How to Produce a Photo Shoot
This Generation held its first event at The Wing SoHo in New York City. Vogue's Senior Producer, Danielle Gruberger, spoke on how to produce a shoot.
The first step of the production process is filled with questions. Is the shoot in studio or on location? Is production responsible for booking talent and artists? What are the pre-pro, on set, and post production needs? It can be helpful to create a reusable checklist encompassing all potential studio and location shoot needs. The checklist can be beneficial throughout the production process and as a reference for initial discussions to ensure nothing is overlooked.
Once production needs are clear, breakdown every foreseeable cost into a line itemized estimate. The estimate should be agreed upon and signed before production commences. It is also helpful to create a timeline for all stages of production. Prior to the shoot day, connect with the photographer and wardrobe stylist to determine the number of looks and shot count. Create a shoot day schedule that accounts for prep time, glam, wardrobe, changes between shots, meals for the team, and wrap out.
Production is responsible for booking shoot vendors including but not limited to studios, caterers, equipment houses, etc. In some cases production is asked asked to book hair stylists, makeup artists and even possibly stylists or photographers. Talent is typically booked through casting directors, but producers are sometimes even asked to handle model and street castings.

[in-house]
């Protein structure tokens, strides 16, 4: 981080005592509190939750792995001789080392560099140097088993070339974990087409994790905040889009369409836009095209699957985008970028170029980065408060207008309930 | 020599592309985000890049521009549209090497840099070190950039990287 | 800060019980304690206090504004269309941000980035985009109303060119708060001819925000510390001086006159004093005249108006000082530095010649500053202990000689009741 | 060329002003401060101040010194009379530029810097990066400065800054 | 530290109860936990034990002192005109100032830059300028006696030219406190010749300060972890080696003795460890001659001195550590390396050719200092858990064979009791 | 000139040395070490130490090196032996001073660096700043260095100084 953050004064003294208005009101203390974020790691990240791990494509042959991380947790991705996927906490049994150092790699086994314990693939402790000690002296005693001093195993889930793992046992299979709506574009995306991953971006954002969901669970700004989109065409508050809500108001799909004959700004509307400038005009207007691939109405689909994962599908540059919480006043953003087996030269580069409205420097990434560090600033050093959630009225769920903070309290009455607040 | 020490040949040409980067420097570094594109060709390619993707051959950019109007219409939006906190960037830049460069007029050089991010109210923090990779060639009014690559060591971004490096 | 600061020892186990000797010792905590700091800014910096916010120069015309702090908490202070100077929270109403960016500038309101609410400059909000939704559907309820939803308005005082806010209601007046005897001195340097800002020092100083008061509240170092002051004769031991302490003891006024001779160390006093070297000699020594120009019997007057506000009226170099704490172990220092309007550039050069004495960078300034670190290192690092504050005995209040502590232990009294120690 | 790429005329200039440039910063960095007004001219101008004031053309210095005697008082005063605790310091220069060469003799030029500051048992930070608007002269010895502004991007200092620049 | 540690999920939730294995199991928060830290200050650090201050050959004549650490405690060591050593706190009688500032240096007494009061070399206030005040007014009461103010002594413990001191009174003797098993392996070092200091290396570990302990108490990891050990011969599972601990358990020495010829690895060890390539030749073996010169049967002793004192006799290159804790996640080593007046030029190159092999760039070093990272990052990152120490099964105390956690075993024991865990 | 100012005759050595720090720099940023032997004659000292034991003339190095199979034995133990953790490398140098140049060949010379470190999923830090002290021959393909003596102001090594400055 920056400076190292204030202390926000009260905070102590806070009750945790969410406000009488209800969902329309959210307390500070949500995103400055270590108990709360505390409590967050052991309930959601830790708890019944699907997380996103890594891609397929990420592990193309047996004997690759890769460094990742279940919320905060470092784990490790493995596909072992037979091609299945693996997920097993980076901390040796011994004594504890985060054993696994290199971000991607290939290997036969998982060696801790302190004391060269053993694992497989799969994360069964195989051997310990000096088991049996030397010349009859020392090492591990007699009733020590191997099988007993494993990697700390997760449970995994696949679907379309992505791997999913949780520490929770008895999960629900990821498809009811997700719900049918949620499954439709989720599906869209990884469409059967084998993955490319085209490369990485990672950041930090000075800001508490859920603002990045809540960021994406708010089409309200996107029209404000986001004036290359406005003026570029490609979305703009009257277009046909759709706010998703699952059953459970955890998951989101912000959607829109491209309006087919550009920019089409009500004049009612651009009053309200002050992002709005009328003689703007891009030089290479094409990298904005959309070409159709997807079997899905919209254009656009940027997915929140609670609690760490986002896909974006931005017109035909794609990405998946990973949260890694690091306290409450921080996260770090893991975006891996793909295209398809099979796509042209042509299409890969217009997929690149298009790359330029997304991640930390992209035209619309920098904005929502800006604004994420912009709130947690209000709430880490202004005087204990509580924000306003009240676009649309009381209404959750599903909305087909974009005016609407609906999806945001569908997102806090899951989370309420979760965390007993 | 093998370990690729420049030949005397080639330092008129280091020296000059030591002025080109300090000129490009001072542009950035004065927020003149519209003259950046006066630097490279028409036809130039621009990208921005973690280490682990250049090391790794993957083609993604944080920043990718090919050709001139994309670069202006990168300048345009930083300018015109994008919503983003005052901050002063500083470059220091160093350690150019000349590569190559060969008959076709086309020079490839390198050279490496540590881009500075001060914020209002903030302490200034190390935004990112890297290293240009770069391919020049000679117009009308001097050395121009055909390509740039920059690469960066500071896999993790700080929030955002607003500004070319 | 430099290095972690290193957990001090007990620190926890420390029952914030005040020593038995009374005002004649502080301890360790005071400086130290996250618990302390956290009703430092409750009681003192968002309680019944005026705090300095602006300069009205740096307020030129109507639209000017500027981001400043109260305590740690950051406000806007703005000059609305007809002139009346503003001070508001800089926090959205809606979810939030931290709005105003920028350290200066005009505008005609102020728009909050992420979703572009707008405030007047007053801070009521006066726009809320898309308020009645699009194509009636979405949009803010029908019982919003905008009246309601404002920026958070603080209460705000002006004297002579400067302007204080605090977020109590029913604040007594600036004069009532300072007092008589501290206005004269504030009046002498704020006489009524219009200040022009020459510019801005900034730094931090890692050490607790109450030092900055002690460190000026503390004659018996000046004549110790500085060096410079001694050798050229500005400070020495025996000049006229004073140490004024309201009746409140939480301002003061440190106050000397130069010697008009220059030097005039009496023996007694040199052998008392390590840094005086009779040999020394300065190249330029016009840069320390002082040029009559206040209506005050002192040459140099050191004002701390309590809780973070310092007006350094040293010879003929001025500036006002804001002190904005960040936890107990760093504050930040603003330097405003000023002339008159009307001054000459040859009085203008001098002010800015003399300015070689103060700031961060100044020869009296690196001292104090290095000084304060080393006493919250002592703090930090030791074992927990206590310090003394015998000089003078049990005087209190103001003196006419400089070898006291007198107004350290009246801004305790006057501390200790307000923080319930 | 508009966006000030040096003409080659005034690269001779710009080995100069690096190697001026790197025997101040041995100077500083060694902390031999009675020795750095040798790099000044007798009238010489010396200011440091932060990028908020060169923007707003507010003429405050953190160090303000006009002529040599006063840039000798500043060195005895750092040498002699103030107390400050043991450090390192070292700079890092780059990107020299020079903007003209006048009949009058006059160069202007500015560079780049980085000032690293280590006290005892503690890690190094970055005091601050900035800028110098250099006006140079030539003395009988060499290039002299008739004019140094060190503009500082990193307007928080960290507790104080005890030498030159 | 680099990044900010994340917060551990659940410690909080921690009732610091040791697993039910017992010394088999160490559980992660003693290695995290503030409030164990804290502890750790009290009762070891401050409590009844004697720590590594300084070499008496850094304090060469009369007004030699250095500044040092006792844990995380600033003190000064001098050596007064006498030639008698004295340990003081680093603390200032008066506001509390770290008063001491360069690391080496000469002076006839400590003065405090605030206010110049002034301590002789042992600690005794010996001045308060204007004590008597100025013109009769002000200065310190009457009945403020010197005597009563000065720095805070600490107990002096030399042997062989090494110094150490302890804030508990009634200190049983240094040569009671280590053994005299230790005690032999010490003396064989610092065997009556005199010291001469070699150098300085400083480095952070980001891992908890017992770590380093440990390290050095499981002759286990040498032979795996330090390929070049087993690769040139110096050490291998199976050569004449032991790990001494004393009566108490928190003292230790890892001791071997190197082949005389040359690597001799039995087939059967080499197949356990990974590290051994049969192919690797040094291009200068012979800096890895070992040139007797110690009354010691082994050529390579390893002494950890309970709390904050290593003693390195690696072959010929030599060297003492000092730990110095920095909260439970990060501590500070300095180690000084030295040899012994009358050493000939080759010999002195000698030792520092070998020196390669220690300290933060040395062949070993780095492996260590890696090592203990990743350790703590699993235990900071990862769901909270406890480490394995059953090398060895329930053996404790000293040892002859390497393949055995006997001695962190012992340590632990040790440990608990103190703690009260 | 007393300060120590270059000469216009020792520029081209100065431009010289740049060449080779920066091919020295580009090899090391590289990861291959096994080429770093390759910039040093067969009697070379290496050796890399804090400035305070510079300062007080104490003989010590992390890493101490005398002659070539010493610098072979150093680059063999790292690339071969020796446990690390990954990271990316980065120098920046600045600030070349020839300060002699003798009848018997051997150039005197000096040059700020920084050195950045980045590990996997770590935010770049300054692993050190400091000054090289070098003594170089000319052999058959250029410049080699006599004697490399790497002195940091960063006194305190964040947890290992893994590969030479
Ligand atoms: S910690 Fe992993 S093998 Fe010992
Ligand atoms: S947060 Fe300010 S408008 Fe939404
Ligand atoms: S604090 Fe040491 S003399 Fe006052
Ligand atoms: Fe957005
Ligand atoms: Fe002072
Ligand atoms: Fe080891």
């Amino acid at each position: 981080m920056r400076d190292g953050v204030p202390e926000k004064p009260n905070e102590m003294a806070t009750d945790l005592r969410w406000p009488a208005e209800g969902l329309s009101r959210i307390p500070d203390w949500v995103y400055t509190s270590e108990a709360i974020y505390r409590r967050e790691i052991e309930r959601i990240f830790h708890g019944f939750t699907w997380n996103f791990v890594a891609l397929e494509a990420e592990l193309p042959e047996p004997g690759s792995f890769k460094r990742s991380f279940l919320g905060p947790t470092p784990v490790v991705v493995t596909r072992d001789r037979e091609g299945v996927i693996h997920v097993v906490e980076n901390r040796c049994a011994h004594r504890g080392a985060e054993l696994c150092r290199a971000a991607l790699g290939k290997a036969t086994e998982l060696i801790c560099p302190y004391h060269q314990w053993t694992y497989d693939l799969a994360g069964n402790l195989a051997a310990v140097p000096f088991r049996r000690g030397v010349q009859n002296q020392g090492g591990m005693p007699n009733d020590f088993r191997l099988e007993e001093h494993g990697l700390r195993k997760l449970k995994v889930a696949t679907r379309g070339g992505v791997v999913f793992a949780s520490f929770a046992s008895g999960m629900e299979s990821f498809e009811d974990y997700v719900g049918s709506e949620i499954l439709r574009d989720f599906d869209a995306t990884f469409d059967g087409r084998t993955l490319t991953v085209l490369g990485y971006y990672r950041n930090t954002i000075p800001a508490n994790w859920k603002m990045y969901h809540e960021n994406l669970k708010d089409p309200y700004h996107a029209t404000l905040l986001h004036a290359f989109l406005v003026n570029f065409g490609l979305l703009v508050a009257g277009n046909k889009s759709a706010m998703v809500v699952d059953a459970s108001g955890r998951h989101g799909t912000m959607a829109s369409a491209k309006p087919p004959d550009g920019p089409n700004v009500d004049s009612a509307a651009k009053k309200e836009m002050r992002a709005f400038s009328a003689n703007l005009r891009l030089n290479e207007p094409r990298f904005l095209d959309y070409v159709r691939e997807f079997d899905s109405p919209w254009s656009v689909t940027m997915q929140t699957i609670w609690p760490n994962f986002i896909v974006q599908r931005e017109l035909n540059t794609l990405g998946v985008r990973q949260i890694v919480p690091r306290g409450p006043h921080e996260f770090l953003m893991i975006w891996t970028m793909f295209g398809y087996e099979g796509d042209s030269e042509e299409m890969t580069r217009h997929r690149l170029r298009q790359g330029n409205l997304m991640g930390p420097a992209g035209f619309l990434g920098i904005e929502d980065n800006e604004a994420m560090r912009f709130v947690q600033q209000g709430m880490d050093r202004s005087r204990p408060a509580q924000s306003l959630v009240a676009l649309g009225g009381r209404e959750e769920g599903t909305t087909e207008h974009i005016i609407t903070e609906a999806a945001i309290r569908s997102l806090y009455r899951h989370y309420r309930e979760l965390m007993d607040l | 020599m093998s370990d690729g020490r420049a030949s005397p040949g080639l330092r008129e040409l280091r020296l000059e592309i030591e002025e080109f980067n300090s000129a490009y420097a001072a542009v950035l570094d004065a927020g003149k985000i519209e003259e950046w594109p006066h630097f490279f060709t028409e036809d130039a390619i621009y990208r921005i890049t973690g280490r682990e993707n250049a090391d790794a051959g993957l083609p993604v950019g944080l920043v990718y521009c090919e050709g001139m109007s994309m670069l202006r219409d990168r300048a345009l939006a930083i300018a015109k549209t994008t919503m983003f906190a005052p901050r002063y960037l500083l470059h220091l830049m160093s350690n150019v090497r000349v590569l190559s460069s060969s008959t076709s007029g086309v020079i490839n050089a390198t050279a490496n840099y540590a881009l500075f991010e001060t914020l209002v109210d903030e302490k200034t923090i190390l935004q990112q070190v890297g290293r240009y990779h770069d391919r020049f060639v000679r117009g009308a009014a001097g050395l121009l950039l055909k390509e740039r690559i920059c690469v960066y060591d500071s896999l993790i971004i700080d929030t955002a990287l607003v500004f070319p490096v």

Clear communication throughout the production process is the key to success. Label email chains and keep an eye out that all key parties remain on copy as needed.
The call sheet includes key shoot information such as location, call times, and team contacts. Using a template and adding team details as they are booked saves time and avoids a last minute scramble for any missing contacts. It can also be helpful to have another pair of eyes look over the call sheet, if possible. Preparing for a shoot may also include purchasing craft services, building a production kit based on the shoot needs, arranging set transfers, etc.
On the shoot day, production is always the first to arrive and last to depart. All of the hard work throughout pre-production ideally results in a smooth shoot. Remember that issues can and do arise so when they do, stay calm and remain solution focused. The show always goes on and the way production handles an incident can impact the tone for the rest of the shoot.